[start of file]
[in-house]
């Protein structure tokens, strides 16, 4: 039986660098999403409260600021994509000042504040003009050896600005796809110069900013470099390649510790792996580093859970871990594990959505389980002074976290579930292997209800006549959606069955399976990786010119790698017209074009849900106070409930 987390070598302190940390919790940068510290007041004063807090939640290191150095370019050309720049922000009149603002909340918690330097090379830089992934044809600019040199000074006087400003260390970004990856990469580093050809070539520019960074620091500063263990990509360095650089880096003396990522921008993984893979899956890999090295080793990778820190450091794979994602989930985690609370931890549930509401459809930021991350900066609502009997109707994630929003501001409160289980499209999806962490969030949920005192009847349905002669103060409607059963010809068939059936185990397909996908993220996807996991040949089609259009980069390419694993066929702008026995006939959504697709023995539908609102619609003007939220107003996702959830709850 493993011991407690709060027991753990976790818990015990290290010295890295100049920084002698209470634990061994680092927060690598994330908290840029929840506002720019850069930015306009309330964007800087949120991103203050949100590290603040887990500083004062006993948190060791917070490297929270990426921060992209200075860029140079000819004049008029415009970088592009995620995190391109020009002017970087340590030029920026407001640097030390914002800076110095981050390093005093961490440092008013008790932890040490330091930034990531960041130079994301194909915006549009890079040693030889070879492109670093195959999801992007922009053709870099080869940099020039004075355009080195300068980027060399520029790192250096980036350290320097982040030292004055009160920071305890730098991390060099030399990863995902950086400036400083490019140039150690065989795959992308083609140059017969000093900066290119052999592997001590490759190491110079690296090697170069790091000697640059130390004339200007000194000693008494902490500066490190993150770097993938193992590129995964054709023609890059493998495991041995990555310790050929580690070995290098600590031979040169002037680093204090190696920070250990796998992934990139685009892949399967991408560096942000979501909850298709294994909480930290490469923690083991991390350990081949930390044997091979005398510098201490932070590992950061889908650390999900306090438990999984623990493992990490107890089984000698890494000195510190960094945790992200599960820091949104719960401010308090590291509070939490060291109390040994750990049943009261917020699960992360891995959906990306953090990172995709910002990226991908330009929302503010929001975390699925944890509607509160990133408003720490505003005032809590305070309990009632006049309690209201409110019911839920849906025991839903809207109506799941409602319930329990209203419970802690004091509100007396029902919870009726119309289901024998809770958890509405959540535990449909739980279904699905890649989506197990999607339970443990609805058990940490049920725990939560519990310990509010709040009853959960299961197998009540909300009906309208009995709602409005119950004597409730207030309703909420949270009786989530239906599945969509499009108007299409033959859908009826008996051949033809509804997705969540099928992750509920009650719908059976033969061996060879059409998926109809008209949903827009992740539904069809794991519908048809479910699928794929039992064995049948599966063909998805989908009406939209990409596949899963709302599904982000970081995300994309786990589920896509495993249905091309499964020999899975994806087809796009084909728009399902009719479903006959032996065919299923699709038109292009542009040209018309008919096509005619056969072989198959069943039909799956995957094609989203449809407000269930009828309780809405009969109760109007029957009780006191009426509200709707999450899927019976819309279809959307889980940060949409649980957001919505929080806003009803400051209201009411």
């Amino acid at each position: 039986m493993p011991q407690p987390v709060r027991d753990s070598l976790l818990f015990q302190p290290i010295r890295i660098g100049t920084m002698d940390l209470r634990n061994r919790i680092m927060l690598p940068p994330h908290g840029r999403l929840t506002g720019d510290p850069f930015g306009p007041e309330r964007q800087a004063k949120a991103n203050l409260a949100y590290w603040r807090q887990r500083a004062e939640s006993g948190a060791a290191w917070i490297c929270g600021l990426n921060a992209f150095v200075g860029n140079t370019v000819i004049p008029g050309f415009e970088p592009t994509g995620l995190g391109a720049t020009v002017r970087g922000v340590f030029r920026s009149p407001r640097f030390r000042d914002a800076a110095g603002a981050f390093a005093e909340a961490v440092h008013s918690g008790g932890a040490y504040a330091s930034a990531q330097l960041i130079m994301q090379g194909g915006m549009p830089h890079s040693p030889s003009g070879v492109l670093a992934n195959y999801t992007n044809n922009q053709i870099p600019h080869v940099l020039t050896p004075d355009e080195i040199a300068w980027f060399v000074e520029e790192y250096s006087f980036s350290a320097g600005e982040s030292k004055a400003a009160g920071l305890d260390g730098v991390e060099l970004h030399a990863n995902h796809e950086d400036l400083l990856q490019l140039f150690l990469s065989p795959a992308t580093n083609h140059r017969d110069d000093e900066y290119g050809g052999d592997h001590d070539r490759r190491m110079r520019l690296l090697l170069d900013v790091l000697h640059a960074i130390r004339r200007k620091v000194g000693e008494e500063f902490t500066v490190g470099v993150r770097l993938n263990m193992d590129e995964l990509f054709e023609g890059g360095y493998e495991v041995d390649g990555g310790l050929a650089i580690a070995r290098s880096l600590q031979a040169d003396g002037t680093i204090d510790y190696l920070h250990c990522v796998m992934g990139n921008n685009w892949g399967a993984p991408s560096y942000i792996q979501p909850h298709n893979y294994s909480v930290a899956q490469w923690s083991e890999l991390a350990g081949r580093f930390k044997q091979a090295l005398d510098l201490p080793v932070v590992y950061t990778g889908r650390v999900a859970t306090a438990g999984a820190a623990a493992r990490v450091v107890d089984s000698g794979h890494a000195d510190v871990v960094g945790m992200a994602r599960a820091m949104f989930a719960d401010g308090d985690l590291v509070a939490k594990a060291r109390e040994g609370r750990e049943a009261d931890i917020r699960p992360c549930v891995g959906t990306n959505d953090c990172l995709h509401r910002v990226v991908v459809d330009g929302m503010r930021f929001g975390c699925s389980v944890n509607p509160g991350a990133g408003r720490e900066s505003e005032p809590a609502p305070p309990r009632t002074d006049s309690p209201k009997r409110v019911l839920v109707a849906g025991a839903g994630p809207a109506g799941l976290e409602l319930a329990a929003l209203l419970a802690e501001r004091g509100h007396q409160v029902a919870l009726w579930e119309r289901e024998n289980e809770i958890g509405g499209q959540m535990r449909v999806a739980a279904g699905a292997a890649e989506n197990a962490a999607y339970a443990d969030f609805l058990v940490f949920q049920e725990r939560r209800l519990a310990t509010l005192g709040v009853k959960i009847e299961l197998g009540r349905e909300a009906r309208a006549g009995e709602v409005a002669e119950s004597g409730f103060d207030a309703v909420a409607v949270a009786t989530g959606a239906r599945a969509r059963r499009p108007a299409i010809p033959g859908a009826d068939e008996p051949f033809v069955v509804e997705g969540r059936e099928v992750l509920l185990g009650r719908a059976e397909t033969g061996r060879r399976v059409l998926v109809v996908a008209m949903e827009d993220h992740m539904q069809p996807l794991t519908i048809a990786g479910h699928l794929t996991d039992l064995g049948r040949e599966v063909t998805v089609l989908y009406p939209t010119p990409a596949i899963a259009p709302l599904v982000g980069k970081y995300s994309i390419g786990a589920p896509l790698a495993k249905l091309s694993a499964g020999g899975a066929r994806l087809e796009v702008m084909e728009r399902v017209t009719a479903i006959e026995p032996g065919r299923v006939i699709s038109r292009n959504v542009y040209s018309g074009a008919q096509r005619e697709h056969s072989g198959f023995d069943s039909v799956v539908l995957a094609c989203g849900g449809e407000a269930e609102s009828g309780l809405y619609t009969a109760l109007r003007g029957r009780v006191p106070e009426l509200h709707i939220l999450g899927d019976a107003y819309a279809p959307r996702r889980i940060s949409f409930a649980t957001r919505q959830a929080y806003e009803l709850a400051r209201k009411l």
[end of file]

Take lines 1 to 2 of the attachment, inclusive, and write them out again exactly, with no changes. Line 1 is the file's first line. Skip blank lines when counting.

[in-house]
């Protein structure tokens, strides 16, 4: 039986660098999403409260600021994509000042504040003009050896600005796809110069900013470099390649510790792996580093859970871990594990959505389980002074976290579930292997209800006549959606069955399976990786010119790698017209074009849900106070409930 987390070598302190940390919790940068510290007041004063807090939640290191150095370019050309720049922000009149603002909340918690330097090379830089992934044809600019040199000074006087400003260390970004990856990469580093050809070539520019960074620091500063263990990509360095650089880096003396990522921008993984893979899956890999090295080793990778820190450091794979994602989930985690609370931890549930509401459809930021991350900066609502009997109707994630929003501001409160289980499209999806962490969030949920005192009847349905002669103060409607059963010809068939059936185990397909996908993220996807996991040949089609259009980069390419694993066929702008026995006939959504697709023995539908609102619609003007939220107003996702959830709850 493993011991407690709060027991753990976790818990015990290290010295890295100049920084002698209470634990061994680092927060690598994330908290840029929840506002720019850069930015306009309330964007800087949120991103203050949100590290603040887990500083004062006993948190060791917070490297929270990426921060992209200075860029140079000819004049008029415009970088592009995620995190391109020009002017970087340590030029920026407001640097030390914002800076110095981050390093005093961490440092008013008790932890040490330091930034990531960041130079994301194909915006549009890079040693030889070879492109670093195959999801992007922009053709870099080869940099020039004075355009080195300068980027060399520029790192250096980036350290320097982040030292004055009160920071305890730098991390060099030399990863995902950086400036400083490019140039150690065989795959992308083609140059017969000093900066290119052999592997001590490759190491110079690296090697170069790091000697640059130390004339200007000194000693008494902490500066490190993150770097993938193992590129995964054709023609890059493998495991041995990555310790050929580690070995290098600590031979040169002037680093204090190696920070250990796998992934990139685009892949399967991408560096942000979501909850298709294994909480930290490469923690083991991390350990081949930390044997091979005398510098201490932070590992950061889908650390999900306090438990999984623990493992990490107890089984000698890494000195510190960094945790992200599960820091949104719960401010308090590291509070939490060291109390040994750990049943009261917020699960992360891995959906990306953090990172995709910002990226991908330009929302503010929001975390699925944890509607509160990133408003720490505003005032809590305070309990009632006049309690209201409110019911839920849906025991839903809207109506799941409602319930329990209203419970802690004091509100007396029902919870009726119309289901024998809770958890509405959540535990449909739980279904699905890649989506197990999607339970443990609805058990940490049920725990939560519990310990509010709040009853959960299961197998009540909300009906309208009995709602409005119950004597409730207030309703909420949270009786989530239906599945969509499009108007299409033959859908009826008996051949033809509804997705969540099928992750509920009650719908059976033969061996060879059409998926109809008209949903827009992740539904069809794991519908048809479910699928794929039992064995049948599966063909998805989908009406939209990409596949899963709302599904982000970081995300994309786990589920896509495993249905091309499964020999899975994806087809796009084909728009399902009719479903006959032996065919299923699709038109292009542009040209018309008919096509005619056969072989198959069943039909799956995957094609989203449809407000269930009828309780809405009969109760109007029957009780006191009426509200709707999450899927019976819309279809959307889980940060949409649980957001919505929080806003009803400051209201009411």